Ease of use in a confined area” was the main reason for choosing the R-GUARD system, Jim said.

Other fluid-applied primary air-barrier products being considered would’ve had to be sprayed on with powerful equipment to get a 90-120 mil thickness. In circumstances like that, overspray is a distinct possibility, Jim said.

“We would have had major problems,” Jim said. “We had parking and traffic just 50 feet from where we were working.”

Those heavier fluid-applied products could have been applied with rollers to prevent overspray, Jim said. But the multiple applications needed
to make 90-120 mils would have been too time-consuming.

So a custom PROSOCO R-GUARD system with R-GUARD Spray Wrap as the primary air & water barrier got the nod.

“Nothing complicated about it,” Jim said.

Jim and crew applied the Spray Wrap 10 mils thick with low-pressure sprayers and no danger of overspray. The water-resistive barrier is durable, continuous, seamless, and vapor-permeable. It can be exposed to sun, wind and rain for up to six months before the cladding goes up, in case of construction delay, as opposed to 30 days maximum for most other products.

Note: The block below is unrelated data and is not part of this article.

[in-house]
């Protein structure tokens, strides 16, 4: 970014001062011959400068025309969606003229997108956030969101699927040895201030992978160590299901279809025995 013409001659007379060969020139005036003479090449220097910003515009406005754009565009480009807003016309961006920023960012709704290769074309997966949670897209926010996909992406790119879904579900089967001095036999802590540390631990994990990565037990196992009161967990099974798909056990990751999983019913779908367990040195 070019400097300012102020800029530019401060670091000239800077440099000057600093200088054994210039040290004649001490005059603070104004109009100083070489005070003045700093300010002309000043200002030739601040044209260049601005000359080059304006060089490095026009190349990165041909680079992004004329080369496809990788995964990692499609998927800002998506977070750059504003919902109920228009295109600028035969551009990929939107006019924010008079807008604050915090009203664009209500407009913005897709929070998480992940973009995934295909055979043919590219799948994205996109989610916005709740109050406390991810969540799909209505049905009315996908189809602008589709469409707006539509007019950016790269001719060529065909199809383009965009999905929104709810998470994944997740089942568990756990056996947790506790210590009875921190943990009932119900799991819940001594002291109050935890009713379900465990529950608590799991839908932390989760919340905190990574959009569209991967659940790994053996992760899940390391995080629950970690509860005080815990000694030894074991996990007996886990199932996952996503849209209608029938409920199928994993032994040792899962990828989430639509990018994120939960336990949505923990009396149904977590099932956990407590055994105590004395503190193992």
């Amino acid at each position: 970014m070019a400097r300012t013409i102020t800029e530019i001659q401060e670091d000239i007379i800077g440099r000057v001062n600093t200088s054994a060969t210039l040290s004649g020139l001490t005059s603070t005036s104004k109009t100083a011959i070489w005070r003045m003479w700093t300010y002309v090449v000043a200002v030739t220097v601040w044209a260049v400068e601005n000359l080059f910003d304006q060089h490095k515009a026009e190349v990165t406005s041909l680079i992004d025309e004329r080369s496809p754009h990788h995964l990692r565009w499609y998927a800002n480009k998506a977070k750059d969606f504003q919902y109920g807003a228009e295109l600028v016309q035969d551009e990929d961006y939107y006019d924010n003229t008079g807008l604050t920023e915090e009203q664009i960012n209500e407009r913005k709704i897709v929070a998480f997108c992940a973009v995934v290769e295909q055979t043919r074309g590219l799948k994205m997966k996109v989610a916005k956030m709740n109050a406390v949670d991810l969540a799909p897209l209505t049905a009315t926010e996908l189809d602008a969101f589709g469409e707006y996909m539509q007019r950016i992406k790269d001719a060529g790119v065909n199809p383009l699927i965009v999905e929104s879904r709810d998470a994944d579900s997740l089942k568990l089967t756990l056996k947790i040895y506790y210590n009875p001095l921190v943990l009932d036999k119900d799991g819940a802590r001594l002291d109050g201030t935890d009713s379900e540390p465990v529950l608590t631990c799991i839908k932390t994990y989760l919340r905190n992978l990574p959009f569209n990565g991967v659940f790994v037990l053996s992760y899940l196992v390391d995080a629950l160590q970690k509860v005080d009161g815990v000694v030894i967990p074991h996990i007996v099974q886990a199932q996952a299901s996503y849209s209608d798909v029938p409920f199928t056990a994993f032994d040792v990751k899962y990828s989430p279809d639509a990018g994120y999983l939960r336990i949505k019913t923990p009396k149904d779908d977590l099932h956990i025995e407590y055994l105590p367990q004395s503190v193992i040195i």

Before the Spray Wrap could go on, seams, screwholes, wall-to-roof and foundation-to-wall transitions and rough openings had to be made water- and air-tight. Peel-and-sticks make this incredibly complicated, Jim said. Getting these features detailed correctly involves time-consuming priming, cutting and shaping. There’s plenty of chances for human error, any one of which can result in water getting into the building envelope.

When that happens, damage and lawsuits result. And it happens often, if the multi-billion dollar construction litigation industry is any clue — more than 70 percent of which is due to water intrusion, according to Architect Magazine.

Jim sealed these vulnerable points in the building envelope with breathable, waterproof R-GUARD products Joint & Seam Filler and FastFlash. The ease of installation compared to detailing with peel and stick membranes let him stay far ahead of the limestone and window installers, he said.